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Published: January 11th 2015
Storms a coming
The mother of all storms hit Los Cabos this year. A category 4.
It was horrific.
I was on the other side of the continent when hurricane Odile landed and I felt helpless as I received play-by-play posts from family, friends, and the media, until the cell phone towers toppled and Cabo was cut off from the world.
Like anyone who regularly visits this region, we all have the NOAA (National Oceanic and Atmospheric Association) updates on our phone handy. Because every June through November about ten named storms form in the seas around Costa Rica and head straight for the tip of the Baja. Some make landfall, some divert left or right.
It's just a part of life. (Insert your own views on global warming and storm intensification here)
This particular season had been a fairly busy, yet oddly subdued. So, when the reports of hurricane Odile formed, no one batted an eye. Classified as a category 1, she slowly meandered up the coast with a predicted outcome of turning left and going out into the Pacific, headed for Hawai'i.
As usual, regular precautions of stocking up with water/food for a day or two,
Agua por favor
Distributing water is essential in the first few days
and securing things you don't want blown around, were conducted by some but other than that, life doesn't change much for a Category 1.
Then, without warning Odile organized herself into Category 3 and turned northeast, barreling directly towards the Baja.
There was no time to react. By nightfall she hit Los Cabos with full force ferocity of a Category 4. Chaos ensued. All the glass in buildings and parked vehicles were sucked out, missiles of debris rocketed in every direction. Sand blasted the air, no doubt making it impossible to see. Sea storm surged inland with some swells over twenty feet high. Everything toppled as their sandy foundations gave way. I'm told the sound of the storm was like a freight train careening off its tracks. To add insult to injury, Odile spawned several tornadoes that took care of anything that hadn't been ripped off its foundation. Twelve hours later, Los Cabos looked like a scene out of Apocalypse now. Napalmed.
As the sun cast an eerie orange hue upon the cloudy dawn, the locals began to dig out from where they hid not really grasping the very scope of their situation.
Shock is an
interesting coping mechanism for those faced with this kind of devastation. It doesn't allow you to process information correctly, you forget to eat or sleep, and you start doing aimless things that don't have any necessity for your dire situation, like picking up puzzle pieces strewn around where your living room used to be. This is sort of what everyone did.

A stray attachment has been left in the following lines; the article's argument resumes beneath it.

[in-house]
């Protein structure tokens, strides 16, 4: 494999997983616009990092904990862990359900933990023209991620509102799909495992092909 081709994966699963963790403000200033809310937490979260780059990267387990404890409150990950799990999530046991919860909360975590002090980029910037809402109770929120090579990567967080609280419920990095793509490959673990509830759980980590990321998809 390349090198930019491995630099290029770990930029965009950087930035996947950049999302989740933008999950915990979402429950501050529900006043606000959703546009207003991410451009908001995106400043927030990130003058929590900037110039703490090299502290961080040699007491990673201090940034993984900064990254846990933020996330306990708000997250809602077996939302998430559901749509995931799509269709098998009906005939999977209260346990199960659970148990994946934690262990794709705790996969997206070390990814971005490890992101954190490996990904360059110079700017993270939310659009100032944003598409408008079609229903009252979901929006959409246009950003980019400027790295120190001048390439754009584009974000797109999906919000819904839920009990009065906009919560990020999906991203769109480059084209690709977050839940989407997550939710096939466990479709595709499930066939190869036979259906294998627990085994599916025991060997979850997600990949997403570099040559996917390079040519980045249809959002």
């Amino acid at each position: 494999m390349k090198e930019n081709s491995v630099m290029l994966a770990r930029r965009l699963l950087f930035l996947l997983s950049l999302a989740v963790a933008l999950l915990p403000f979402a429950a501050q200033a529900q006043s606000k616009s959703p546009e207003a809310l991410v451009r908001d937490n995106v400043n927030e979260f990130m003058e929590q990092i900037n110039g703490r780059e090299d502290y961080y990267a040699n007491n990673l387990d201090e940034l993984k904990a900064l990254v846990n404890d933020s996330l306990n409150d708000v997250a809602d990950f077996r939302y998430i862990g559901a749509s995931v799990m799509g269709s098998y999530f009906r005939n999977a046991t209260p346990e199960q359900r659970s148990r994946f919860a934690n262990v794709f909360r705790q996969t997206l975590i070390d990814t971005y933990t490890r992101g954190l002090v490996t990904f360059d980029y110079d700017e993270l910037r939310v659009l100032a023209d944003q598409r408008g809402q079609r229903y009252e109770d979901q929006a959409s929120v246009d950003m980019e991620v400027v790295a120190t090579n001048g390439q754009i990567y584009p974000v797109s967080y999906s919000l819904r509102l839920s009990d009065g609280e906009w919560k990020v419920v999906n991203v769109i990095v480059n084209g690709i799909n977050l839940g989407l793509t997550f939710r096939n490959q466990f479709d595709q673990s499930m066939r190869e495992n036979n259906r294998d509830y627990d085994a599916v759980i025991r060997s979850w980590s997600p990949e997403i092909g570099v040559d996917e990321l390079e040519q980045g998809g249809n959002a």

But within twenty-four hours, humanity began to break down. The realization that there were no emergency services, no police, no electricity, no phones, no help coming, made everyone go into a major panic.
Crowds began to form around the grocery stores, seeking water and food.
The store owners offered their perishables to those that gathered. Might as well, after all there was no refrigeration in the stifling heat. But this act of kindness soon turned to looting. Anything that could be taken out of the stores was snatched up and carried away.
Even the local police officers were caught on video loading TV's and appliances into the back of their patrol trucks.
There were rumours going around that gangs of tattooed men were robbing the more affluent neighbourhoods, kicking in doors, and stealing what
The Big Odile
The storm hit directly on Los Cabos
ever they could carry off. Communities formed patrolling vigilante groups in order to patrol and protect their families trying to protect their businesses and properties.
Those reading this who are probably thinking, ah that would never happen where I live.
Well think again. People go absolutely mad when faced with a third day without water, food, or shelter.
(Insert your own views on emergency preparedness and how it will never happen to me syndrome here)
Now, the tourists, they fell into their typical entitlement rage. But, they also were becoming extremely panicky the day after. Unfortunately Odile was so severe and her damage so bad, that staff just left (more than likely to see if their family members were still alive) and the tourists were left to fend for themselves. Little or no information was available in the days after, ex pats and tourists somehow made their way out to the trashed airport in an attempt to leave. After standing on the tarmac at a trashed airport for over ten hours in 30 degree temperatures with no water or food or shade, many were able to secure a jump seat on military evacuation flights to Mexico City.